5. Living donor liver transplantation using dual grafts:Ultrasonographic evaluation

    Institute of Scientific and Technical Information of China (English)

    2010-01-01

    AIM: To evaluate the dual-graft living donor liver transplantation (LDLT) with ultrasonography, with special emphasis on the postoperative complications. METHODS: From January 2002 to August 2007, 110 adult-to-adult LDLTs were performed in West China Hos- pital of Sichuan University. Among them, dual-graft implantations were performed in six patients. Sonographic findings of the patients were retrospectively reviewed. RESULTS: All the six recipients survived the dual-graft adult-to-adult LDLT surgery. All h...

  6. Postoperative acute kidney injury in living donor liver transplantation recipients.

    Science.gov (United States)

    Atalan, Hakan K; Gucyetmez, Bulent; Aslan, Serdar; Yazar, Serafettin; Polat, Kamil Y

    2017-09-05

    There are many risk factors for postoperative acute kidney injury in liver transplantation. The aim of this study is to investigate the risk factors for postoperative acute kidney injury in living donor liver transplantation recipients. 220 living donor liver transplantation recipients were retrospectively evaluated in the study. According to the Kidney Disease Improving Global Outcomes Guidelines, acute kidney injury in postoperative day 7 was investigated for all patients. The patient's demographic data, preoperative and intraoperative parameters, and outcomes were recorded. Acute kidney injury was found in 27 (12.3%) recipients. In recipients with acute kidney injury, female population, model for end-stage liver disease score, norepinephrine requirement, duration of mean arterial pressure less than 60 mmHg, the usage of gelatin and erythrocyte suspension and blood loss were significantly higher than recipients with nonacute kidney injury (for all p5 mL kg-1 and duration of MAP less than 60 mmHg ≥5.5 minutes respectively (for all p<0.05). In living donor liver transplantation recipients, serum tacrolimus levels, intraoperative blood loss, hypotension period and the usage of gelatin may be risk factors for acute kidney injury in the early postoperative period.

  7. Late-onset acute rejection after living donor liver transplantation

    Institute of Scientific and Technical Information of China (English)

    Nobuhisa Akamatsu; Yasuhiko Sugawara; Sumihito Tamura; Junichi Keneko; Yuichi Matsui; Kiyoshi Hasegawa; Masatoshi Makuuchi

    2006-01-01

    AIM: To investigate the incidence and risk factors of late-onset acute rejection (LAR) and to clarify the effectiveness of our immunosuppressive regime consisting of life-long administration of tacrolimus and steroids.METHODS: Adult living donor liver transplantation recipients (n = 204) who survived more than 6 mo after living donor liver transplantation were enrolled.Immunosuppression was achieved using tacrolimus and methylprednisolone. When adverse effects of tacrolimus were detected, the patient was switched to cyclosporine. Six months after transplantation,tacrolimus or cyclosporine was carefully maintained at a therapeutic level. The methylprednisolone dosage was maintained at 0.05 mg/kg per day by oral administration.Acute rejections that occurred more than 6 mo after the operation were defined as late-onset. The median followup period was 34 mo.RESULTS: LAR was observed in 15 cases (7%) and no chronic rejection was observed. The incidence of hyperlipidemia, chronic renal failure, new-onset posttransplantation diabetes, and deep fungal infection were 13%, 2%, 24%, and 17%, respectively. Conversion from tacrolimus to cyclosporine was required in 38 patients (19%). Multivariate analysis revealed that a cyclosporinebased regimen was significantly associated with LAR.CONCLUSION: Both LAR and drug-induced adverse events happen at a low incidence, supporting the safety and efficacy of the present immunosuppression regimen for living donor liver transplantation.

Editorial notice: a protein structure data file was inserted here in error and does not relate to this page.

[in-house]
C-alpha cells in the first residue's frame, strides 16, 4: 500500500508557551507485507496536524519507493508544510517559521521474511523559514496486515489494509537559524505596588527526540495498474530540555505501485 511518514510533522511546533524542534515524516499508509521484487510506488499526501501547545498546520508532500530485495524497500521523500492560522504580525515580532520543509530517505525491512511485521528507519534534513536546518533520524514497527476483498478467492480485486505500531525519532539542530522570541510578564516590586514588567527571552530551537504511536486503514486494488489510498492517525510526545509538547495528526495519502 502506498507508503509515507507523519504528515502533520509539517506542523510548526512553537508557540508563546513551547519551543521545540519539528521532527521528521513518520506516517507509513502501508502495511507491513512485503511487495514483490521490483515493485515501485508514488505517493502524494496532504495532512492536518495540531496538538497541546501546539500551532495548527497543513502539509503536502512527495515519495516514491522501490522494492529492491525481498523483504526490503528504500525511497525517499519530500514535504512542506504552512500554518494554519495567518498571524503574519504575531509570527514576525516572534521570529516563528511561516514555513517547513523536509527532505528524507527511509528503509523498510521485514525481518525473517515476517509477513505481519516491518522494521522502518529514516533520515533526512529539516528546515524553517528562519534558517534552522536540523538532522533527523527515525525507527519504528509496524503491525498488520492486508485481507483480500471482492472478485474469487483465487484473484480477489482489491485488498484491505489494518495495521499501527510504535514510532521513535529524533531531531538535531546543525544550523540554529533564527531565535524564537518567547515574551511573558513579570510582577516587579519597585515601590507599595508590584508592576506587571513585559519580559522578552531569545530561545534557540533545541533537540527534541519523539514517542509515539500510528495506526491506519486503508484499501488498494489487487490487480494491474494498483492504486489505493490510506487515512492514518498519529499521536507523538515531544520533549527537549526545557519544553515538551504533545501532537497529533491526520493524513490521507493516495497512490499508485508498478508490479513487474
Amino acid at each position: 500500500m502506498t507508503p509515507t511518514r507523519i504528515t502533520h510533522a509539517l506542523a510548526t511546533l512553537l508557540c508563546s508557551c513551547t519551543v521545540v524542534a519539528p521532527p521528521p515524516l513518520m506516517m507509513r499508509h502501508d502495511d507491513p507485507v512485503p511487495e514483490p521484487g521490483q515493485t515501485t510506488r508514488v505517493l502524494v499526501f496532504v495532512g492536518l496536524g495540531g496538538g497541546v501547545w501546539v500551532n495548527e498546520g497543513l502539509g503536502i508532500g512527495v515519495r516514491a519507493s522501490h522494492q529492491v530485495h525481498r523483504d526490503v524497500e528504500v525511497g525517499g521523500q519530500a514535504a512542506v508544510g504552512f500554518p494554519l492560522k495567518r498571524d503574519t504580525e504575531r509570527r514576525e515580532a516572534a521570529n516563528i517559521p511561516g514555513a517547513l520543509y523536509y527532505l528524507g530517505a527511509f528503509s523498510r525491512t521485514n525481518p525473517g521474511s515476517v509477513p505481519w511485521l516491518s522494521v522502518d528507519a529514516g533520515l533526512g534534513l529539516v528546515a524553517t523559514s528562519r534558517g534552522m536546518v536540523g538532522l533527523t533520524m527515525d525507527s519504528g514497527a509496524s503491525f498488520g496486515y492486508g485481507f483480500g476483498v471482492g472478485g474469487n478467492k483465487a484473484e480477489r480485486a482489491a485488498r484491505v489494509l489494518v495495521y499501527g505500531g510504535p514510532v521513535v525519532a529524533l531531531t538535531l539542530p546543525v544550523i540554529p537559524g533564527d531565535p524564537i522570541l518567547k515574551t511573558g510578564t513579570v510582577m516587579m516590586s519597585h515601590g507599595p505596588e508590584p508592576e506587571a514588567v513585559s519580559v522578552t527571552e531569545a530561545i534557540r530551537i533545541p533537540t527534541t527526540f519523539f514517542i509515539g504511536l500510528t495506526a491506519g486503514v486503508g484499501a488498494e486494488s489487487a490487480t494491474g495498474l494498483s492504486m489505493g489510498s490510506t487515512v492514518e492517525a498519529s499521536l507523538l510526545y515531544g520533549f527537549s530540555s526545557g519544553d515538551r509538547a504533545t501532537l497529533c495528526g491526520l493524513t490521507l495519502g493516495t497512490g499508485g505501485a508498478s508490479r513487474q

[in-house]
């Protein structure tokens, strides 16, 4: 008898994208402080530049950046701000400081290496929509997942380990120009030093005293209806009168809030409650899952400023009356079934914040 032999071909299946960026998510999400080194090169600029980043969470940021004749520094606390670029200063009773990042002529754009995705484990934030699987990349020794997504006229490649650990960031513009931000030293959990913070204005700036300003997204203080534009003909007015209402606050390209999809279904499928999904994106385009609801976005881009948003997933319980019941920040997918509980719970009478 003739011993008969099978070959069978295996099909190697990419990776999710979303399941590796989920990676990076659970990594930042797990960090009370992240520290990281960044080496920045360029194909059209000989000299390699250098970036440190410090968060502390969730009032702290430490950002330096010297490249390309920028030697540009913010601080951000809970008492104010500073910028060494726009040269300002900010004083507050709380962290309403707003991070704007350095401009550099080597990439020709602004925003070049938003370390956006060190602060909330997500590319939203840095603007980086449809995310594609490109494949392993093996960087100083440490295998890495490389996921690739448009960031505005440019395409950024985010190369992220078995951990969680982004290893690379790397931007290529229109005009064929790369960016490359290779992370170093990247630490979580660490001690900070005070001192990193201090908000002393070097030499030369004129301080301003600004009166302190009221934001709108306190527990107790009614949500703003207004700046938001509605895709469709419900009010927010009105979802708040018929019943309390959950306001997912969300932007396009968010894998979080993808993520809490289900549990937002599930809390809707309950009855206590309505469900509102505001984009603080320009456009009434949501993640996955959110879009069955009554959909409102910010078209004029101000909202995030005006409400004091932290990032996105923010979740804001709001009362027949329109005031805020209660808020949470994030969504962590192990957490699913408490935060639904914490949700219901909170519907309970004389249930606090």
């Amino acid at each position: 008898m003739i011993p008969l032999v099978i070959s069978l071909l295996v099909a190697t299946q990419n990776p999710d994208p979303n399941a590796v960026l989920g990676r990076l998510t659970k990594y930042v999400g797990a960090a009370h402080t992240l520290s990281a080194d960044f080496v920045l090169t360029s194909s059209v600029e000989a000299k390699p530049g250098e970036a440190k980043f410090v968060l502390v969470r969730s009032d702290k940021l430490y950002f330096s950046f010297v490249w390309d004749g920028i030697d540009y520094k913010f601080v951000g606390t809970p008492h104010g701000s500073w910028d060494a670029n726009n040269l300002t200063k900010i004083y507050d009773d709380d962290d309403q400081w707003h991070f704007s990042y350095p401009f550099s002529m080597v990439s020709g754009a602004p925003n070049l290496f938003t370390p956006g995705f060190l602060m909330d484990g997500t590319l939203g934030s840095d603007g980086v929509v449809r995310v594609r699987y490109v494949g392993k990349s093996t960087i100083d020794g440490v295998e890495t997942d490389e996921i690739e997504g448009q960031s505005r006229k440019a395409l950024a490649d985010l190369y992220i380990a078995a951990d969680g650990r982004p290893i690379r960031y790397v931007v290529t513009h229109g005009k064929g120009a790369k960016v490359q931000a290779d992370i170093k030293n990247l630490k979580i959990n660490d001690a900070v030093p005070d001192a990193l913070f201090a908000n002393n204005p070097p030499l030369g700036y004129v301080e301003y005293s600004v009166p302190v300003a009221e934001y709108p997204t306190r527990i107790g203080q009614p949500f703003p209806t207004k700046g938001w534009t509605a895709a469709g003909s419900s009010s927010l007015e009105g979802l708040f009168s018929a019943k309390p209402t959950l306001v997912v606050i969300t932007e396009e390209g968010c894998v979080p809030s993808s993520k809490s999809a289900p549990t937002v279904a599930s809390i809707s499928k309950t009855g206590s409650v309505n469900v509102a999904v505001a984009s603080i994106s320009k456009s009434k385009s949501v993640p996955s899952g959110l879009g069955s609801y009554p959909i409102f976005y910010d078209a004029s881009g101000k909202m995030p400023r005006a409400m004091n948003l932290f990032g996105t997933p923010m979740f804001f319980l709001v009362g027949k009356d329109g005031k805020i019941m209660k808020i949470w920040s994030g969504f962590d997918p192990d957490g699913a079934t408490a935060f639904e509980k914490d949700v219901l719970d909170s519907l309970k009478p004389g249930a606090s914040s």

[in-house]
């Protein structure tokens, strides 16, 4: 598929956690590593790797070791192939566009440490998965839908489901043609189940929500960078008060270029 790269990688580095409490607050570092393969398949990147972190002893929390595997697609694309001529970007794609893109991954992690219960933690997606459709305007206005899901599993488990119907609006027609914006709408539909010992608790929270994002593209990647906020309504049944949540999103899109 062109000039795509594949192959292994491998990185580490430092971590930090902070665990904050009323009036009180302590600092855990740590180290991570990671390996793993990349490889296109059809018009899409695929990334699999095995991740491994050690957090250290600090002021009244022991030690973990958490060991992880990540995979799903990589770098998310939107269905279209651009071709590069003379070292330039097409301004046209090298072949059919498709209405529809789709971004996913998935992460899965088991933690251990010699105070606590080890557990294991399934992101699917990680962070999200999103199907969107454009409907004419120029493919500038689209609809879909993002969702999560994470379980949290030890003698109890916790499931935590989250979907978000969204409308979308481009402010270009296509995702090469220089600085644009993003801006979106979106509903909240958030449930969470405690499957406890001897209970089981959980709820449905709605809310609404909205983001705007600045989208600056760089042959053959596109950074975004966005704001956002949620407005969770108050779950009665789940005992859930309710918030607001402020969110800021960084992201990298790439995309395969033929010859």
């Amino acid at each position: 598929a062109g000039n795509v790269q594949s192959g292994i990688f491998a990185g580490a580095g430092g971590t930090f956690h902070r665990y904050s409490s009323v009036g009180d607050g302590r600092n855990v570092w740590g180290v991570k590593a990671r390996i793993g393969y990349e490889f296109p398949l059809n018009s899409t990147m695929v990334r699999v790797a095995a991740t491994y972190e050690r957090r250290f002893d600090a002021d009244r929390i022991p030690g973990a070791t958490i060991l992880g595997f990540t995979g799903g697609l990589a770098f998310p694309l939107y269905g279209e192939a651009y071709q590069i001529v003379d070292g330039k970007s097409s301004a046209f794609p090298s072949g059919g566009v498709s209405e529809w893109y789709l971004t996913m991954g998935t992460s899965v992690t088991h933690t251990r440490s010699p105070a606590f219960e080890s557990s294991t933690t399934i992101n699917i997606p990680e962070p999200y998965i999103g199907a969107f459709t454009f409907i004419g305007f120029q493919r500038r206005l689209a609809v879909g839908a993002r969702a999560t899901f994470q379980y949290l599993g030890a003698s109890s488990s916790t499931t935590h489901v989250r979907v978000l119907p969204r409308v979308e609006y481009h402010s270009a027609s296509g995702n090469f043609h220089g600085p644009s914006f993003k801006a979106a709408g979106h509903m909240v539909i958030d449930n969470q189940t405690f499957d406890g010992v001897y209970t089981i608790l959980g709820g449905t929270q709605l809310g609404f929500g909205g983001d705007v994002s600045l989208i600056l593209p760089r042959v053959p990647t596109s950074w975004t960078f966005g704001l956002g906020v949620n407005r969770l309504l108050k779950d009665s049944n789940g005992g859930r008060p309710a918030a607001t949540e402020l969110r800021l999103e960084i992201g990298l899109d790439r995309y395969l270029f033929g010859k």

8. Pre-donation cognitions of potential living organ donors : The development of the Donation Cognition Instrument in potential kidney donors

    NARCIS (Netherlands)

    Wirken, Lieke; van Middendorp, Henriet; Hooghof, ChristinaW.; Sanders, Jan-Stephan F.; Dam, Ruth E.; van der Pant, Karlijn A. M. I.; Berendsen, Elsbeth C. M.; Wellink, Hiske; Dackus, Henricus J. A.; Hoitsma, Andries J.; Hilbrands, Luuk B.; Evers, Andrea W. M.

    2017-01-01

    Background. Cognitions surrounding living organ donation, including the motivation to donate, expectations of donation and worries about donation, are relevant themes during living donor evaluation. However, there is no reliable psychometric instrument assessing all these different cognitions. This

  9. Pre-donation cognitions of potential living organ donors: the development of the Donation Cognition Instrument in potential kidney donors

    NARCIS (Netherlands)

    Wirken, L.; Middendorp, H. van; Hooghof, C.W.; Sanders, J.F.; Dam, R.E.; Pant, K. van der; Berendsen, E.C.M.; Wellink, H.; Dackus, H.J.A.; Hoitsma, A.J.; Hilbrands, L.B.; Evers, A.W.M.

    2017-01-01

    Background.: Cognitions surrounding living organ donation, including the motivation to donate, expectations of donation and worries about donation, are relevant themes during living donor evaluation. However, there is no reliable psychometric instrument assessing all these different cognitions. This

  10. Living unrelated kidney donors: ethical aspects of living kidney donation in Brazil.

    Science.gov (United States)

    Ferreira, Gustavo Fernandes; Guedes, Clarissa Diniz

    2011-01-01